We build our most sacred relationships on the battleground where evolved appetites clash with the romantic mythology of monogamous marriage. As Andrew J. Cherlin recounts in The Marriage-Go-Round, this unresolved conflict between what we are and what many wish we were results in “a great turbulence in American family life, a family flux, a coming and going of partners on a scale seen nowhere else.” Cherlin’s research shows that “[t]here are more partners in the personal lives of Americans than in the lives of people of any other Western country.”

    But we rarely dare to confront the contradiction at the heart of our mistaken ideal of marriage head-on. And if we do? During a routine discussion of yet another long-married politician caught with his pants down, comedian/social critic Bill Maher asked the guests on his TV show to consider the unspoken reality underlying many of these situations: “When a man’s been married twenty years,” Maher said, “he doesn’t want to have sex, or his wife doesn’t want to have sex with him. Whatever it is. What is the right answer? I mean, I know he’s bad for cheating, but what’s the right answer? Is it — to just suck it up and live the rest of your life passionless, and imagine somebody else when you’re having sex with your wife the three days a year that you have sex?” After an extended, awkward silence, one of Maher’s panelists eventually suggested, “The right answer is to get out of the relationship. . . . Move on. I mean, you’re an adult.” Another agreed, noting, “Divorce is legal in this country.” The third, normally outspoken journalist P. J. O’Rourke, just looked down at his shoes and said nothing.

    “Move on?” Really? Is abandonment of one’s family the “adult” option for dealing with the inherent conflict between socially sanctioned romantic ideals and the inconvenient truths of sexual passion?

    From the book Sex at Dawn by Christopher Ryan and Cacilda Jethá. Copyright © 2010 by Christopher Ryan and Cacilda Jethá. Reprinted by permission of HarperCollins Publishers.

    Commentarium (45 Comments)

    Aug 02 10 - 1:53am

    Monogamy isn't marriage. Religion is not reality. Historical rumor is not truth. Bill Maher is not a romantic role model. You can all fuck anyone you ever wanted, if you dare. Yet most will pair off or end up alone/jealous. Rinse, repeat...

    Aug 02 10 - 2:01am

    "Bill Maher is not a romantic role model"? Did you actually read the article?

    Aug 02 10 - 7:34am

    It's all in good fun, but let's be serious. It's a "Just-so" story in which complex outcomes are given simple, apparently plausible, and totally trite answers. Have you ever noticed that whenever anyone does an analysis of almost anything that is really pretty much self-defined, the results almost always match his/her own prejudices. The perfect example is the study a few sociologists made of status some years ago which managed--God only knows how--to indicate that researchers in social sciences stood at the top of pyramid.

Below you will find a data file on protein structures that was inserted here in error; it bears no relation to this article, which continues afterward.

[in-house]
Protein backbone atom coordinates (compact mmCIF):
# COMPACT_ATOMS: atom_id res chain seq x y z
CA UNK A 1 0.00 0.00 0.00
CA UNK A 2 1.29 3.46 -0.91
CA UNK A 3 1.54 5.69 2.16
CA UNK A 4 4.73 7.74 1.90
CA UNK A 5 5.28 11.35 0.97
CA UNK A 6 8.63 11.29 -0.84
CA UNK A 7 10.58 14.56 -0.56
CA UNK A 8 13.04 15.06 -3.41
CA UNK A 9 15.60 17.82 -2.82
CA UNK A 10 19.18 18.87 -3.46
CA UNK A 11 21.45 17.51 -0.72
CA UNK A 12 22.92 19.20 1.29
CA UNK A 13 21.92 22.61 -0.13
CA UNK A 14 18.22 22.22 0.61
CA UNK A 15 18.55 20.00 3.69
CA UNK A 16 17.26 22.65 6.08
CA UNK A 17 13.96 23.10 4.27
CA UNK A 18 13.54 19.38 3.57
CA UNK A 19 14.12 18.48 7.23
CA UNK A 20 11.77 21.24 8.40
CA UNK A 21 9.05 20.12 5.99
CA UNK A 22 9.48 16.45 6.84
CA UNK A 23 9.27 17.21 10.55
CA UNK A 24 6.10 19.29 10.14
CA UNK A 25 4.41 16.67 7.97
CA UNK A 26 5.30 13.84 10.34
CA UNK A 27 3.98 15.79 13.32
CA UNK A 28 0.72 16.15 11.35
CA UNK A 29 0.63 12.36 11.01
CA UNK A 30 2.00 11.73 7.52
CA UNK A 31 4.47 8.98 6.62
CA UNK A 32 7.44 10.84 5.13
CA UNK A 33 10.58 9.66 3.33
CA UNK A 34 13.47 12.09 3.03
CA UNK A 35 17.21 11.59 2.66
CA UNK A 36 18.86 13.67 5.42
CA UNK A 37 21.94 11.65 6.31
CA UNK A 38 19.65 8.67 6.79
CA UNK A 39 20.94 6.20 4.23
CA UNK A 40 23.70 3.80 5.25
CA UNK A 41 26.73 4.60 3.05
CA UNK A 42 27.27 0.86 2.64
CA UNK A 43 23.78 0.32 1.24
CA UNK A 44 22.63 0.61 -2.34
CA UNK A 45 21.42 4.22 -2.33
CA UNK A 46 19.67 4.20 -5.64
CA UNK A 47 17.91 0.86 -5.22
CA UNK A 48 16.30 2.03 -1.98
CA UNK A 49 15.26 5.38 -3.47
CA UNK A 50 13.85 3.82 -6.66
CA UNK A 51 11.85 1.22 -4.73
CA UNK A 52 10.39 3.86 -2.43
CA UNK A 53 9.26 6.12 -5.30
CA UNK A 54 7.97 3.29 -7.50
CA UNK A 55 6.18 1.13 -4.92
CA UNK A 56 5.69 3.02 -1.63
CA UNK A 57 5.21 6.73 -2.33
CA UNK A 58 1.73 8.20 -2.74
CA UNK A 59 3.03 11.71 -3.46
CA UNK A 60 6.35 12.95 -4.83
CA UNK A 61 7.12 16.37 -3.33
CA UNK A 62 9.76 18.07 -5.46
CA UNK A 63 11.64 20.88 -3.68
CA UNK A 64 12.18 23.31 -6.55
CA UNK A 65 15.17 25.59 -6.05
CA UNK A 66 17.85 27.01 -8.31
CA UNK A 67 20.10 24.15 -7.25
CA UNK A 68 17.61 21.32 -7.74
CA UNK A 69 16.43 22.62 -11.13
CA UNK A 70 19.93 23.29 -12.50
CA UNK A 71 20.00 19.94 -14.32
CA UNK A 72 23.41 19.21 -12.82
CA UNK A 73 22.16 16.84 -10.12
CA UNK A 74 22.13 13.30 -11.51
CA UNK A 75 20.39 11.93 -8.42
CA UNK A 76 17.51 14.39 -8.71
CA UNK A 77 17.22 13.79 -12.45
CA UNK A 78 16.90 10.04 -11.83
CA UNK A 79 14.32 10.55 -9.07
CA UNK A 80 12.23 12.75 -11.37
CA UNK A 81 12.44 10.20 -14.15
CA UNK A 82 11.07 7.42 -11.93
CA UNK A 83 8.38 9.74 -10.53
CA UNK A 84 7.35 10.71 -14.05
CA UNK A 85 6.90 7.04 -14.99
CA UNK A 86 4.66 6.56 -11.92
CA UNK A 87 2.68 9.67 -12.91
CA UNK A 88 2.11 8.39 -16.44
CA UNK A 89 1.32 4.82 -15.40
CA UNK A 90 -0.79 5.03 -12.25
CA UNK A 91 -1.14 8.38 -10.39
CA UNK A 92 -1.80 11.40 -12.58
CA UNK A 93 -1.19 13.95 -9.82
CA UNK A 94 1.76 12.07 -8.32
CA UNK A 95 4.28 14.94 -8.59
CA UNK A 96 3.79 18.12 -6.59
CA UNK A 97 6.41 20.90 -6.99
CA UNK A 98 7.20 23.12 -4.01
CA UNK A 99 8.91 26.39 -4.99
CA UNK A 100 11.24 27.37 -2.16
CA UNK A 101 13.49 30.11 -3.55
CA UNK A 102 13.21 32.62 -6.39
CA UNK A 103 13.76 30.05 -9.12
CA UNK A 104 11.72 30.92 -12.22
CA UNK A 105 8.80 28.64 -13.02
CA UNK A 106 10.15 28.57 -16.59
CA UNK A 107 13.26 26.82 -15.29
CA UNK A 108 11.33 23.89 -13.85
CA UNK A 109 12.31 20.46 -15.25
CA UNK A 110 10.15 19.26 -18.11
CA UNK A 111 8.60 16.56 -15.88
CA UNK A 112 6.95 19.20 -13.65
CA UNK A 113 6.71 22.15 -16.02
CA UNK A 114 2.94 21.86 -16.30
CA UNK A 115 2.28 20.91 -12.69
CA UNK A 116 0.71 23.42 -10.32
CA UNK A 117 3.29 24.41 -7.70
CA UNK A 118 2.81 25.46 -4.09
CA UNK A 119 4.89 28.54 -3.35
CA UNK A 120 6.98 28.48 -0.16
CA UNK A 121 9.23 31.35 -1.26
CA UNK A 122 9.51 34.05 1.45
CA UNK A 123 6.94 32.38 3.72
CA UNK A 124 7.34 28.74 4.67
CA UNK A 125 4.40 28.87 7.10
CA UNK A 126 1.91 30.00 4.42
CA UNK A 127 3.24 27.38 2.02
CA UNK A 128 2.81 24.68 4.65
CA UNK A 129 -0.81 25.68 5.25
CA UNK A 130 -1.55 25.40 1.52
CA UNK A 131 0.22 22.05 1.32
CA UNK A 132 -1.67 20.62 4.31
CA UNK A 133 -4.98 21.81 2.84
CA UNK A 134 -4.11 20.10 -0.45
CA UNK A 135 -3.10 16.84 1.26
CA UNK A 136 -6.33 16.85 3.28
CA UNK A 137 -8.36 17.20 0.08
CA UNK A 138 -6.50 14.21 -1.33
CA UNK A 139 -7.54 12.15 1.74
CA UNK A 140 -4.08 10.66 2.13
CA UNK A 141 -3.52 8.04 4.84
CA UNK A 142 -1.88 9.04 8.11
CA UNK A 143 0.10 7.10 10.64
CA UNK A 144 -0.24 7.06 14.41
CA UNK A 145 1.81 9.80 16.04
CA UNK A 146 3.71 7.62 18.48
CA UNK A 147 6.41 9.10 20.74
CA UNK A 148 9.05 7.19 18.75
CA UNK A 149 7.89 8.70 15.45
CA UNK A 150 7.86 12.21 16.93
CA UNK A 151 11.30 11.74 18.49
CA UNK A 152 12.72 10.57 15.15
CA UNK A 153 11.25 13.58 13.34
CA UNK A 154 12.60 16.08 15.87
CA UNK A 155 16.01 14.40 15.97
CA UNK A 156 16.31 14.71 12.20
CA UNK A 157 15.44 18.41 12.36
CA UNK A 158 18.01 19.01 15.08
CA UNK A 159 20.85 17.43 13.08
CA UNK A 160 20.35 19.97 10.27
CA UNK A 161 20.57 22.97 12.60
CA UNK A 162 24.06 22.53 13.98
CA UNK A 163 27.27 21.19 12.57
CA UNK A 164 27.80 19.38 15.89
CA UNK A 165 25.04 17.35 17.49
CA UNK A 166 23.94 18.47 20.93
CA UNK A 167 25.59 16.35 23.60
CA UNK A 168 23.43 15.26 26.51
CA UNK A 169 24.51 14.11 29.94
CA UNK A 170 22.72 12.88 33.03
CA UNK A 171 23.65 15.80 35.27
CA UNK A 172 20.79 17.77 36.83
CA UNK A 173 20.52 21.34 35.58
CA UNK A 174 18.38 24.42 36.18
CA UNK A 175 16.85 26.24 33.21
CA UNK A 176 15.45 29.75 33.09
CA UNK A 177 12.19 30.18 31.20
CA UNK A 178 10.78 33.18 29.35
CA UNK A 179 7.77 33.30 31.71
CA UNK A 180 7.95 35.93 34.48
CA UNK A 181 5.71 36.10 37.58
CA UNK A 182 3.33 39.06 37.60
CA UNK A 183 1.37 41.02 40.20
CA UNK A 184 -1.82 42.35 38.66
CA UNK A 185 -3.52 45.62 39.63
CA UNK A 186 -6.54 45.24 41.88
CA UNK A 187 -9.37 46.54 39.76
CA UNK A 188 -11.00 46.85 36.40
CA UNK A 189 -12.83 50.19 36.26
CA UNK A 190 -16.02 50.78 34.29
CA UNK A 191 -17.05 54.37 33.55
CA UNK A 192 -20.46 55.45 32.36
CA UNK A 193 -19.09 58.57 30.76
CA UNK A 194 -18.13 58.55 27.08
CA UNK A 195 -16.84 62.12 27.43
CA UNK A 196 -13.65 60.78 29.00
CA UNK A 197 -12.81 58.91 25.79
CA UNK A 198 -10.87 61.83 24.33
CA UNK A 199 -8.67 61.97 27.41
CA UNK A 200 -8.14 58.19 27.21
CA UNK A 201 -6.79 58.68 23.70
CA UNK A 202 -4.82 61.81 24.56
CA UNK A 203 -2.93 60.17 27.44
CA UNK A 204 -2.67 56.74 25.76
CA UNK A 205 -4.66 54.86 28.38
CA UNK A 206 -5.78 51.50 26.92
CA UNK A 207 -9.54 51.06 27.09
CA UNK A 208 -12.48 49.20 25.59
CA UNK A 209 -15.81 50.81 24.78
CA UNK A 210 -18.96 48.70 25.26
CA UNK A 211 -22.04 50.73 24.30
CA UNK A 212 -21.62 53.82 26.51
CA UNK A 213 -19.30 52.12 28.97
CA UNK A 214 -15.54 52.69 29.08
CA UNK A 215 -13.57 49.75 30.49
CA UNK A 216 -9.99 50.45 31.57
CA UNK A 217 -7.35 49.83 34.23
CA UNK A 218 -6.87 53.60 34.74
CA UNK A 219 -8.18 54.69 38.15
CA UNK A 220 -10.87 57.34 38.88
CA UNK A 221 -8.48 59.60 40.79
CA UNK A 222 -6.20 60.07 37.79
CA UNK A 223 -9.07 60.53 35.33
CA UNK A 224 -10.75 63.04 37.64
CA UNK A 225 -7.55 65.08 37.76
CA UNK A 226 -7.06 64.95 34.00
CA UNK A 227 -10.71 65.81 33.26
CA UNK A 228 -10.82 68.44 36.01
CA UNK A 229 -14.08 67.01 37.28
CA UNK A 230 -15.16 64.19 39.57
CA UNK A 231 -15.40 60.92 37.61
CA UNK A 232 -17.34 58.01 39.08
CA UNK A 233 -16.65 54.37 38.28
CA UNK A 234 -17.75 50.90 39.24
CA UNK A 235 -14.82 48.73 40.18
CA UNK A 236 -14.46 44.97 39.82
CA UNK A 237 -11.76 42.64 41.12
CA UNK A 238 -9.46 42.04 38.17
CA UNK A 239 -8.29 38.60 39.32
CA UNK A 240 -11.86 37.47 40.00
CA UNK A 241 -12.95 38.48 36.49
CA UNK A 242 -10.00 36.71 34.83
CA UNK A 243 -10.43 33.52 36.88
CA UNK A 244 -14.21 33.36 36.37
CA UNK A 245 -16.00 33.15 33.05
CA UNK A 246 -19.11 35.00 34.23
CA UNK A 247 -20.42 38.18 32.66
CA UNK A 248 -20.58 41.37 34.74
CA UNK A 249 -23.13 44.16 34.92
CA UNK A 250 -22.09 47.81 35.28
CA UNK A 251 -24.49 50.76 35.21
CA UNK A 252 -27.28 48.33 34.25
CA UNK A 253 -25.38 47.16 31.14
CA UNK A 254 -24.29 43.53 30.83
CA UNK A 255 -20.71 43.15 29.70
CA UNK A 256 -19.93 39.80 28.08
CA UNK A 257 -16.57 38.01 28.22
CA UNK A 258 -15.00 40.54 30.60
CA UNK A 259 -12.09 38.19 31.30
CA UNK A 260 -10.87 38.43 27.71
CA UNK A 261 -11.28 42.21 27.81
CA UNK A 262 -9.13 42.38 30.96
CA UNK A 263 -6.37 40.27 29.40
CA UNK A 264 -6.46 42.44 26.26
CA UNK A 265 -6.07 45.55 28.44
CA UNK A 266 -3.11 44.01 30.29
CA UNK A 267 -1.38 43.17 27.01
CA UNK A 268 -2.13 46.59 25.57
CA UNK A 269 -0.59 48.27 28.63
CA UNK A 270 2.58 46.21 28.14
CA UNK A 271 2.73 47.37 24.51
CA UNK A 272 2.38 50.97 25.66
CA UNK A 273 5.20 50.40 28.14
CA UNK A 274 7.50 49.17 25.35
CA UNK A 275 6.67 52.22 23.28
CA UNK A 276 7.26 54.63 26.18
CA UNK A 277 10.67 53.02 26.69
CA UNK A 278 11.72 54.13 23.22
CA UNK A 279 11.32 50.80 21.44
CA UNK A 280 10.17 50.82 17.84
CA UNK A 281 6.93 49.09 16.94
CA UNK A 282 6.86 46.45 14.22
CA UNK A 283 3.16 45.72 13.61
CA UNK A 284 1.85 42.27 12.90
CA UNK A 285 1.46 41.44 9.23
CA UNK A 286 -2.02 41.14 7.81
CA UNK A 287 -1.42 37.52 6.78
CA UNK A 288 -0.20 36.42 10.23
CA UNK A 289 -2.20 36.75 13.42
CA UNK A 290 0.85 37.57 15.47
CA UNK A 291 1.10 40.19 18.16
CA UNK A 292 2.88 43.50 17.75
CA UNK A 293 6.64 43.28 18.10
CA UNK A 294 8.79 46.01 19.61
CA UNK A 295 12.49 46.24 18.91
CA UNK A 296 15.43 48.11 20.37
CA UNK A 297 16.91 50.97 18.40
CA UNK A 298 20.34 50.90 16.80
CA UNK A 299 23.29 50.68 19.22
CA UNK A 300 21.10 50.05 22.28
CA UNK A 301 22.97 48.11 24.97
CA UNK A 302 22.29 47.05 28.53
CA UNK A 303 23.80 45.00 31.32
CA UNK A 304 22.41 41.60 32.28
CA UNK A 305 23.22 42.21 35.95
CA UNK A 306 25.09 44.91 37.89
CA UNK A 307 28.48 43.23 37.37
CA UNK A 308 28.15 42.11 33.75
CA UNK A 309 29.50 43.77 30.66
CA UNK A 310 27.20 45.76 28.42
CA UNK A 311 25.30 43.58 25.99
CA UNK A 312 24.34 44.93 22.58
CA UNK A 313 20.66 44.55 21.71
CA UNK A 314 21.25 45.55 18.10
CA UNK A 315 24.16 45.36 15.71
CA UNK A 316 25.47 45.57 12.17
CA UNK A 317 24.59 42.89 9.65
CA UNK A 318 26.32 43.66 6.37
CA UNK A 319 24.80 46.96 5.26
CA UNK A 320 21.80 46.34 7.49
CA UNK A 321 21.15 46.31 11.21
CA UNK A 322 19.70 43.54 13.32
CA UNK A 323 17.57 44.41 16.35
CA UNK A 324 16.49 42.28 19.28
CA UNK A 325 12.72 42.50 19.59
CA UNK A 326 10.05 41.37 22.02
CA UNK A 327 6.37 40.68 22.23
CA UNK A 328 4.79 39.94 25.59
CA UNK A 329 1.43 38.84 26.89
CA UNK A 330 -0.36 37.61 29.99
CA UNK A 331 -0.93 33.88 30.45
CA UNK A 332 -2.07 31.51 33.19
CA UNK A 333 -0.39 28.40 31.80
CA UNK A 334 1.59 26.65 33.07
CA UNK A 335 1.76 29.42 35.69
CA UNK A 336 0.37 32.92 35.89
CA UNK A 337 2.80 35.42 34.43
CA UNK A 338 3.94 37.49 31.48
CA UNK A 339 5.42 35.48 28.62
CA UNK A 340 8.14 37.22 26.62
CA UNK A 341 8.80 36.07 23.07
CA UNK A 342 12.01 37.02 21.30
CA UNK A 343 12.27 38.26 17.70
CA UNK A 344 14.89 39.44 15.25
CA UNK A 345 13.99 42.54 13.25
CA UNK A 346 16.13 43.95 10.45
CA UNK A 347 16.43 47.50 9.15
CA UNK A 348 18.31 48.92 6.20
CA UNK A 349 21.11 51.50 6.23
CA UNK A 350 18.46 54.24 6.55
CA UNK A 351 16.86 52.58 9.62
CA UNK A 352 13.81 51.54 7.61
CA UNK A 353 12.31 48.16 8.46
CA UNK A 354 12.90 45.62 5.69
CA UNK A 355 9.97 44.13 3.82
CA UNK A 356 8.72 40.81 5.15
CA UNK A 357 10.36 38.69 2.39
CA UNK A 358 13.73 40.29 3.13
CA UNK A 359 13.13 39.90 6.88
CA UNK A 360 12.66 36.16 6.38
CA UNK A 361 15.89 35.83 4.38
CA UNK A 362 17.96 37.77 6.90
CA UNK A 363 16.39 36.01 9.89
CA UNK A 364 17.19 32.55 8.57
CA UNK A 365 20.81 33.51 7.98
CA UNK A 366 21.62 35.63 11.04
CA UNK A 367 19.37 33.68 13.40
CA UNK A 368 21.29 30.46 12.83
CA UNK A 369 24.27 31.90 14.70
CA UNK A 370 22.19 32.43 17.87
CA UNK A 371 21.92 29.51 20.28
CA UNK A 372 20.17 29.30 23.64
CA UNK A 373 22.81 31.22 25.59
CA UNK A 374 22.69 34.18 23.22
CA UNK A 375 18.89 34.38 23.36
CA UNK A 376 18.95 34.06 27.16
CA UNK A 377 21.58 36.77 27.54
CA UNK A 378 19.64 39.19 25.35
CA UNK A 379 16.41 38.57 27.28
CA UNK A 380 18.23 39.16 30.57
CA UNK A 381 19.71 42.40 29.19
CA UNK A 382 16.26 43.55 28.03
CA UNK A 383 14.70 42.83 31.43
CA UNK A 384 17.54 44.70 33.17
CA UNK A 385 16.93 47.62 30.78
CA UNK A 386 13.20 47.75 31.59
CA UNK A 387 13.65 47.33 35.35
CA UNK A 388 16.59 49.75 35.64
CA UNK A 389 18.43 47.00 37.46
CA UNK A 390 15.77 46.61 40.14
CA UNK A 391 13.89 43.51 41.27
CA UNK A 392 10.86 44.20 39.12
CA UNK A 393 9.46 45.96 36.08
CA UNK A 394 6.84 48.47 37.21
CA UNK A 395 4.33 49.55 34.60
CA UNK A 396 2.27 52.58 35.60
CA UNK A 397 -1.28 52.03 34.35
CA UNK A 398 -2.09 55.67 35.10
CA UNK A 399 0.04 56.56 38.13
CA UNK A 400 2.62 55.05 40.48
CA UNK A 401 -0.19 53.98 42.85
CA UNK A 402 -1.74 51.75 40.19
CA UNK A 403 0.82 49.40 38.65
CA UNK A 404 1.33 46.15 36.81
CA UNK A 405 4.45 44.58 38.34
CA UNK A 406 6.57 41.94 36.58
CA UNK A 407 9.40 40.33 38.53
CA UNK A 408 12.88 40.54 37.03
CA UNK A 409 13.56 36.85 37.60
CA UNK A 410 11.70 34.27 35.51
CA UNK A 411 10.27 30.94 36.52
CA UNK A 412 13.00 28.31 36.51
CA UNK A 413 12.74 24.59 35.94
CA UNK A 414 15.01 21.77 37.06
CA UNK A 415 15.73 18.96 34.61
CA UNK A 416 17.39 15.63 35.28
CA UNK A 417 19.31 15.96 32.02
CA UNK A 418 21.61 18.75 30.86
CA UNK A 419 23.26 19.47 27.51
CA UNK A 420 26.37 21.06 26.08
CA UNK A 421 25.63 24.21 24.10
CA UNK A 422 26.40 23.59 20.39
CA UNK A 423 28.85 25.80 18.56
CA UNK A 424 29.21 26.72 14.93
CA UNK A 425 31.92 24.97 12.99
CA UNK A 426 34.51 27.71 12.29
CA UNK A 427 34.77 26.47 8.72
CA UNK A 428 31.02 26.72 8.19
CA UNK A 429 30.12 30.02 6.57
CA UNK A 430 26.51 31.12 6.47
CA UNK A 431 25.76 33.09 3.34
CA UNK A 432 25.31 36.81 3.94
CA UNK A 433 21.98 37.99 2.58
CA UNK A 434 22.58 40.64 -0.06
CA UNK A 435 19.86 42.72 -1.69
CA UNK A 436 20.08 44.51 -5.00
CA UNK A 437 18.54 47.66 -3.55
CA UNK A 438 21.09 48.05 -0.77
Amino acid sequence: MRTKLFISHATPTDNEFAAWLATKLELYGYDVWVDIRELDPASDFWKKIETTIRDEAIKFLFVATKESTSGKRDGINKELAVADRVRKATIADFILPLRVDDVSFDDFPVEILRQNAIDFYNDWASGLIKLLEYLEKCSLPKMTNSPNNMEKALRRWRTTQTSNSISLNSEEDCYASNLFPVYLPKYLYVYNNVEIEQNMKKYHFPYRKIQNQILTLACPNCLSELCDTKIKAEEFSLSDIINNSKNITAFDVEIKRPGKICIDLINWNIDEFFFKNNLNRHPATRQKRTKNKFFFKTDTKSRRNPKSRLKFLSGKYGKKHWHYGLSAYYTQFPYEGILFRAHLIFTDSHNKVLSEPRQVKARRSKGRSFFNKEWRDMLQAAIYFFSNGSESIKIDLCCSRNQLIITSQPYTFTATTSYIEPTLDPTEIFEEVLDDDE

We have absolutely no idea what our ancestors were like. We have absolutely no idea which behaviors we have are a function of specific evolution and which ones are just weird. We only developed language a few years ago as geology measures time, so what it means to be human is pretty recent. And it's pretty damn obvious that we're neither chimpanzees (nasty, warlike, raping, eating other monkeys) nor bonobos (sex with everything, minimal tool use) nor gorillas (somewhat solitary vegetarians ) or orangs (note how everyone forgets about another cousin). We are not Neandertals nor Homo hablis. We're us...the missing link between ape and intelligent life, higher than the mud, lower than the sky.

    We are vast; we enclose multitudes. There is no way some made-up simplified biology defines us.

    Aug 02 10 - 9:41am

    Just finished this book (at the recommendation of Dan Savage) and it makes a compelling case. You should really give it a chance. The authors have researched quite thoroughly their subject matter and provide evidence that makes you rethink the validity of monogomy. Raises a lot of good questions. Definitely worth reading. Make up your own mind afterwards.

    Aug 02 10 - 9:59am

    Agreed - the book makes a very compelling case. It's pretty readable too

    Aug 02 10 - 10:01am

    I don't know if I believe that any group of people is wired in any certain way. Different relationships work for different reasons and there are historical reasons why marriage is a model that sort of works and has been prevalent in so many cultures for so long. That being said, this book seems like sort of a layman's guide to social construction theory, which is cool.

    Aug 02 10 - 10:48am

    Human sexuality is way more complex than "monogamous" or "not monogamous." There are way too many factors involved for us to ever have a complete picture, and I think it's a foolish, if entertaining, pursuit to try to catalog human sexuality.

    Aug 02 10 - 11:20am

    this is a wonderful book that not only discusses human sexuality from a historical social stance but also a biological evolutionary one. Read the book!

    Aug 02 10 - 1:42pm

    Is this really supposed to be plugging a scholarly publication? Does anyone take the kind of reasoning presented in this article seriously? All the authors do is cite a few well-worn anecdotes about the 'insatiable' female and by the end of the article it is supposed to be well established that monogamy is the wrong answer for most people - what a joke! I can make a few cracks about the frigid woman and then move on to conclude that we are really supposed to be celibate I suppose. What passes for scholarship today is truly pathetic!

    Aug 02 10 - 4:01pm

    First, I love this book. ... BUT. Evolution doesn't have an end goal and with all the findings in the exciting field of epigenetics our genes are being mutated at a rapid rate. Maybe the bonobos don't have just one partner - but they also fling feces and somehow we have separated ourselves from that.